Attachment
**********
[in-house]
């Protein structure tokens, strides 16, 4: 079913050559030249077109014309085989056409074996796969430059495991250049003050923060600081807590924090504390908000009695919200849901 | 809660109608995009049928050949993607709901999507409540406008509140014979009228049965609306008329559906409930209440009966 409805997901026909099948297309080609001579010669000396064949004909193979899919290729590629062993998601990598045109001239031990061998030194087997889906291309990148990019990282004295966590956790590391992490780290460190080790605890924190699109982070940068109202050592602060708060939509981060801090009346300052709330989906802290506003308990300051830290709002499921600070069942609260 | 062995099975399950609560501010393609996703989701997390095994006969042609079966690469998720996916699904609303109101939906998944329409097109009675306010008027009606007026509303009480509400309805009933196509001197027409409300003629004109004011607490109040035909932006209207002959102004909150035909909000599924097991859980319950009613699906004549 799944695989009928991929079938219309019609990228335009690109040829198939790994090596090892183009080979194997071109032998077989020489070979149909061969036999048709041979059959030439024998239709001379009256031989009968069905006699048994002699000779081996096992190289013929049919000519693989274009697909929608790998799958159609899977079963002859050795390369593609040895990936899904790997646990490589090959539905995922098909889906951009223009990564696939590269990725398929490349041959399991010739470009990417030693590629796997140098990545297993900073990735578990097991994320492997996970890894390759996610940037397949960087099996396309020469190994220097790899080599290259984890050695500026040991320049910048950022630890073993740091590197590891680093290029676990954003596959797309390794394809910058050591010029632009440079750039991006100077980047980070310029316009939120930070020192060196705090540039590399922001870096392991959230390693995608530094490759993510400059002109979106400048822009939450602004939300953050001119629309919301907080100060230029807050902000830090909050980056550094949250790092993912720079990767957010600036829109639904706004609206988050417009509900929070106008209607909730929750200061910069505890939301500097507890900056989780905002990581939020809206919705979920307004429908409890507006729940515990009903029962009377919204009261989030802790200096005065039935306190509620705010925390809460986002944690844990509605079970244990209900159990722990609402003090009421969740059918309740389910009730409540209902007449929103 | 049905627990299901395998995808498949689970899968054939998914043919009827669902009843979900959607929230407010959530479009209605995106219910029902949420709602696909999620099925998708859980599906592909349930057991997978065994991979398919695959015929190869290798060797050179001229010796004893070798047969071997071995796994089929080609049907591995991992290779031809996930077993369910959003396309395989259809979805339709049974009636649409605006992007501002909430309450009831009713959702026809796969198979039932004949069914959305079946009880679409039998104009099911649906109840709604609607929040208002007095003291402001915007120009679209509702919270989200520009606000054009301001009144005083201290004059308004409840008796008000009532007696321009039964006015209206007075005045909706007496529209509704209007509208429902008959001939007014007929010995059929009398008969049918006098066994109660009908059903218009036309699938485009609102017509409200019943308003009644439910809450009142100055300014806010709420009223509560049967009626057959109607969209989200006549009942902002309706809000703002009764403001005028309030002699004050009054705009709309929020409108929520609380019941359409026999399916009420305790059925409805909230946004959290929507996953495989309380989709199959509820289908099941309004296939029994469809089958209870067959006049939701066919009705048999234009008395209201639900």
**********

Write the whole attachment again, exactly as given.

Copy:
[in-house]
């Protein structure tokens, strides 16, 4: 079913050559030249077109014309085989056409074996796969430059495991250049003050923060600081807590924090504390908000009695919200849901 | 809660109608995009049928050949993607709901999507409540406008509140014979009228049965609306008329559906409930209440009966 409805997901026909099948297309080609001579010669000396064949004909193979899919290729590629062993998601990598045109001239031990061998030194087997889906291309990148990019990282004295966590956790590391992490780290460190080790605890924190699109982070940068109202050592602060708060939509981060801090009346300052709330989906802290506003308990300051830290709002499921600070069942609260 | 062995099975399950609560501010393609996703989701997390095994006969042609079966690469998720996916699904609303109101939906998944329409097109009675306010008027009606007026509303009480509400309805009933196509001197027409409300003629004109004011607490109040035909932006209207002959102004909150035909909000599924097991859980319950009613699906004549 799944695989009928991929079938219309019609990228335009690109040829198939790994090596090892183009080979194997071109032998077989020489070979149909061969036999048709041979059959030439024998239709001379009256031989009968069905006699048994002699000779081996096992190289013929049919000519693989274009697909929608790998799958159609899977079963002859050795390369593609040895990936899904790997646990490589090959539905995922098909889906951009223009990564696939590269990725398929490349041959399991010739470009990417030693590629796997140098990545297993900073990735578990097991994320492997996970890894390759996610940037397949960087099996396309020469190994220097790899080599290259984890050695500026040991320049910048950022630890073993740091590197590891680093290029676990954003596959797309390794394809910058050591010029632009440079750039991006100077980047980070310029316009939120930070020192060196705090540039590399922001870096392991959230390693995608530094490759993510400059002109979106400048822009939450602004939300953050001119629309919301907080100060230029807050902000830090909050980056550094949250790092993912720079990767957010600036829109639904706004609206988050417009509900929070106008209607909730929750200061910069505890939301500097507890900056989780905002990581939020809206919705979920307004429908409890507006729940515990009903029962009377919204009261989030802790200096005065039935306190509620705010925390809460986002944690844990509605079970244990209900159990722990609402003090009421969740059918309740389910009730409540209902007449929103 | 049905627990299901395998995808498949689970899968054939998914043919009827669902009843979900959607929230407010959530479009209605995106219910029902949420709602696909999620099925998708859980599906592909349930057991997978065994991979398919695959015929190869290798060797050179001229010796004893070798047969071997071995796994089929080609049907591995991992290779031809996930077993369910959003396309395989259809979805339709049974009636649409605006992007501002909430309450009831009713959702026809796969198979039932004949069914959305079946009880679409039998104009099911649906109840709604609607929040208002007095003291402001915007120009679209509702919270989200520009606000054009301001009144005083201290004059308004409840008796008000009532007696321009039964006015209206007075005045909706007496529209509704209007509208429902008959001939007014007929010995059929009398008969049918006098066994109660009908059903218009036309699938485009609102017509409200019943308003009644439910809450009142100055300014806010709420009223509560049967009626057959109607969209989200006549009942902002309706809000703002009764403001005028309030002699004050009054705009709309929020409108929520609380019941359409026999399916009420305790059925409805909230946004959290929507996953495989309380989709199959509820289908099941309004296939029994469809089958209870067959006049939701066919009705048999234009008395209201639900």